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December 13th, 2017

Brent Gait

Own Your Gait

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Your identity is imprinted in the way you move. For athletes, footsteps pack more impact than fingerprints.

When you walk or run, the movement of your limbs defines your gait. No two runners follow the same patterns of motion. Your individuality is encoded in your speed, the length of each step, the way you hold your head and torso.

When you walk, you’re fully grounded. But when you run, you float. Arms provide upward lift. Ankles, knees and hips work in unison to propel you forward. As your right leg swings through the air, your left foot pushes off the ground. For a glorious moment, you’re airborne.

As your right foot connects with the pavement, your muscles manage the landing. Your foot rolls to absorb impact. Your joints flex. Elastic energy builds in your leg muscles. Tendons lengthen, then recoil. When your gait works efficiently, these motions are fluid and natural. But effective movement requires control.

Like artists, runners strive constantly for balance and symmetry. Every step should strike along the same line. Elite athletes seem to move effortlessly down the track; torso upright, balance aligned, toes pointed straight ahead.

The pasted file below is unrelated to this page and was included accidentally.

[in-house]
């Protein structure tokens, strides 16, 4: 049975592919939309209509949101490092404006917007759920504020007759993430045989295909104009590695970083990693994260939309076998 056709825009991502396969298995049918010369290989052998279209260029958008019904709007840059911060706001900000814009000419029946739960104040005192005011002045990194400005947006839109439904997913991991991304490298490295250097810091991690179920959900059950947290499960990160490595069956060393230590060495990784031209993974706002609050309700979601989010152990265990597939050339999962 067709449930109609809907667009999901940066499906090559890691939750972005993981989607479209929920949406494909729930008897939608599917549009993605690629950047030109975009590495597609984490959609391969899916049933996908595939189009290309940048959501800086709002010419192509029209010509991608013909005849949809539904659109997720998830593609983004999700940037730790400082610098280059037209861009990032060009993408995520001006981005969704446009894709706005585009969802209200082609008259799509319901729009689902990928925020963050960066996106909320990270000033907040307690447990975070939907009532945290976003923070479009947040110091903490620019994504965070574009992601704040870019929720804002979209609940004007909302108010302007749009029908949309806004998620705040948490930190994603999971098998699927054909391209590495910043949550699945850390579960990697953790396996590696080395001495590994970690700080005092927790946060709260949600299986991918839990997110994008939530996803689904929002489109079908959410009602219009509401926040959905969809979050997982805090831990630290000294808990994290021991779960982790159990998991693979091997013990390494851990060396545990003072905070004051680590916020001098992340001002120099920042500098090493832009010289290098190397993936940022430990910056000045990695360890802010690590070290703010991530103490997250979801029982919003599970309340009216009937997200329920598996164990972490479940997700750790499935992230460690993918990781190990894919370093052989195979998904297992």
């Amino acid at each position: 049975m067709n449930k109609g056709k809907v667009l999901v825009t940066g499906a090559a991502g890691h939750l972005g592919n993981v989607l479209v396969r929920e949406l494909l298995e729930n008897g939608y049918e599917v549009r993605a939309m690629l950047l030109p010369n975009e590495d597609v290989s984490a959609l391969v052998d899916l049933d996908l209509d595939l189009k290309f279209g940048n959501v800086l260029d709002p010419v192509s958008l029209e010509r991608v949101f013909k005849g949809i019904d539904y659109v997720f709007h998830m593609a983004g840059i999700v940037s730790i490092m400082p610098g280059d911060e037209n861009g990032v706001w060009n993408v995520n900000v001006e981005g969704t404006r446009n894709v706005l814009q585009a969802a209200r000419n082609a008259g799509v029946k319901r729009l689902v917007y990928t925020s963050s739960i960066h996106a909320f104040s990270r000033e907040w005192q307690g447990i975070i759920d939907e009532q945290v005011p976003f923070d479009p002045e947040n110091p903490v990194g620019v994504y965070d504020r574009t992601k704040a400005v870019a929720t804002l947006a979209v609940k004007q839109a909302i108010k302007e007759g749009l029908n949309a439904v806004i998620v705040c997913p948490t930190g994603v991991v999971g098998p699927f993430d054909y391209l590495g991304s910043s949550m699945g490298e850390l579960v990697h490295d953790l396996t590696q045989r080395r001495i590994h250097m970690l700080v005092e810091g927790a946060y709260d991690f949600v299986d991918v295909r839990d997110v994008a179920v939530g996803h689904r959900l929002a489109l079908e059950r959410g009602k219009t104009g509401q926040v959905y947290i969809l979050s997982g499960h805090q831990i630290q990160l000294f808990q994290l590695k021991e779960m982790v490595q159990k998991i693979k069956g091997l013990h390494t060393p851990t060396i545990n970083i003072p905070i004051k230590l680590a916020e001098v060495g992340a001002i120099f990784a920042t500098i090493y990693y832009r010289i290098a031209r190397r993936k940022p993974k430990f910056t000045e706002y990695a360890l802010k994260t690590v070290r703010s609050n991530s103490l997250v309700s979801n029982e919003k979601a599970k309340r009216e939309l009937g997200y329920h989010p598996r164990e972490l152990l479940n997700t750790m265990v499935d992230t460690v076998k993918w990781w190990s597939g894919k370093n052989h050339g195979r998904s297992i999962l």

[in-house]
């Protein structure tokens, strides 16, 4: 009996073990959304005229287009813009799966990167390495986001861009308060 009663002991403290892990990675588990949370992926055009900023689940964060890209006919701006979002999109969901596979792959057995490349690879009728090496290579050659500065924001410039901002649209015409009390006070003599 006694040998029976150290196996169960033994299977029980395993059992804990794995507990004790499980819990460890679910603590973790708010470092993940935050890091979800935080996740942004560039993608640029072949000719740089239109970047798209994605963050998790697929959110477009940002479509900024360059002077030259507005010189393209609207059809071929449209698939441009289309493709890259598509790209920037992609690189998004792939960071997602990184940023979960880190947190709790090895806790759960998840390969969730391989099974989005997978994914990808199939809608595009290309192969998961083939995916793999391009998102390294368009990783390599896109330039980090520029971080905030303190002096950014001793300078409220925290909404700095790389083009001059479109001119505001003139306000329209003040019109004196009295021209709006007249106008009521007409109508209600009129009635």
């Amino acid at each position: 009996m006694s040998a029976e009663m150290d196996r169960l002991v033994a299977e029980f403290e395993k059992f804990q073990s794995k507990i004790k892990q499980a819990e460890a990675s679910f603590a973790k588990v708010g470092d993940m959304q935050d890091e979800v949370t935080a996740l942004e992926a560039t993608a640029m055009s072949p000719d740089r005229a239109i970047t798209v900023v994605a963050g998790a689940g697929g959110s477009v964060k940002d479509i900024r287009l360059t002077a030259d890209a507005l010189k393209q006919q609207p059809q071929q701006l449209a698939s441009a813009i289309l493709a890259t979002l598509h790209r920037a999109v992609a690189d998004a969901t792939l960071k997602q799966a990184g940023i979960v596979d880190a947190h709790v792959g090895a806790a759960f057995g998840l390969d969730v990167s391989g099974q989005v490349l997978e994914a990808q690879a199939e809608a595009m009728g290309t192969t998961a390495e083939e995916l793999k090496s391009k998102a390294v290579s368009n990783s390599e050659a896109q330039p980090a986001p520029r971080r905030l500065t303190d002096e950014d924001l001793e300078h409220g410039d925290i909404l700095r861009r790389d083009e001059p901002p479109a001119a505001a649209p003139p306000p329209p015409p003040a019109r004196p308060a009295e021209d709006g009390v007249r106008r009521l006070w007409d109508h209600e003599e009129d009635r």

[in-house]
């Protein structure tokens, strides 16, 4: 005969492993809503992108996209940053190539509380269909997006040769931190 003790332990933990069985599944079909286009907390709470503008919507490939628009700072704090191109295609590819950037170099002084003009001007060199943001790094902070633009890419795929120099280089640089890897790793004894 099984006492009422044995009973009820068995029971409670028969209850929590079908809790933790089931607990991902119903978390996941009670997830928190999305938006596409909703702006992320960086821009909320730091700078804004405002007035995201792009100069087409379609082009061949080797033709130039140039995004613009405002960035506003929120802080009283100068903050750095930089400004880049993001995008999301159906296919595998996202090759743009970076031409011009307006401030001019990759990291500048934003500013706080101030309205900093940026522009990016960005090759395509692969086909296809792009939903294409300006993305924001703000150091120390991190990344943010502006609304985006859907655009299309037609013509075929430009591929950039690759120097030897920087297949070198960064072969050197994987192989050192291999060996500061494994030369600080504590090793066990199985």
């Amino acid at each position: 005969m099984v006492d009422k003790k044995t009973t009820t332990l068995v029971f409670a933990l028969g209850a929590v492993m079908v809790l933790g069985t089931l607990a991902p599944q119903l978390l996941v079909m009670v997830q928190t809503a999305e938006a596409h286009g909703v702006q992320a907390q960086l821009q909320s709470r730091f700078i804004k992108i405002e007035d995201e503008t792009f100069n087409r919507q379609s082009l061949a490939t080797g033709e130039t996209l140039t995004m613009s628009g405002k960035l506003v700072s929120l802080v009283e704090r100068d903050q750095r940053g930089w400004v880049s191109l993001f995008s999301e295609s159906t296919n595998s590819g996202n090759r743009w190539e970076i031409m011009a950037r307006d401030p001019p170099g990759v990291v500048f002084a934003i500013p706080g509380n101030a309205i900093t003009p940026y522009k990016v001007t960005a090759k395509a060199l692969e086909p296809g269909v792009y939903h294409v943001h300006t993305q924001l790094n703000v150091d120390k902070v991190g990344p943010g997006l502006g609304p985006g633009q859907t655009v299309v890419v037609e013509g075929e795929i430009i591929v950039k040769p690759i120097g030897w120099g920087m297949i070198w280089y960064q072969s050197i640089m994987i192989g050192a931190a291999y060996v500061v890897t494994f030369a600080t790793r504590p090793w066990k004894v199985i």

But gait isn’t just about the action of the moment. It’s an imprint of your body’s history. Habits, physical traits, and injuries all play a role in shaping the way we move. Instinct and impulse can matter just as much as scoliosis, stiff knees, or leg length disparities.

Whatever the cause, gait abnormalities create unnecessary movements that reduce efficiency. Runners who fail to correct bad habits hinder their athletic performance. And those habits don’t just hold you back— they can grind you out of action.

Gait abnormalities can overstress muscles, joints and bones, increasing the risk of injury. Pushed outside its optimal position, your body becomes less aerodynamic. Muscle imbalances cause stiffness and pain. These inefficiencies waste energy and slow you down.

Don’t expect another athlete’s technique to translate perfectly to your own body. Embrace your difference, but work with it. Get your gait assessed, and work to correct your inefficiencies. Adapt to your own unique formula. Find your grace.

When the race begins, don’t just take your mark. Own your gait, and make your mark.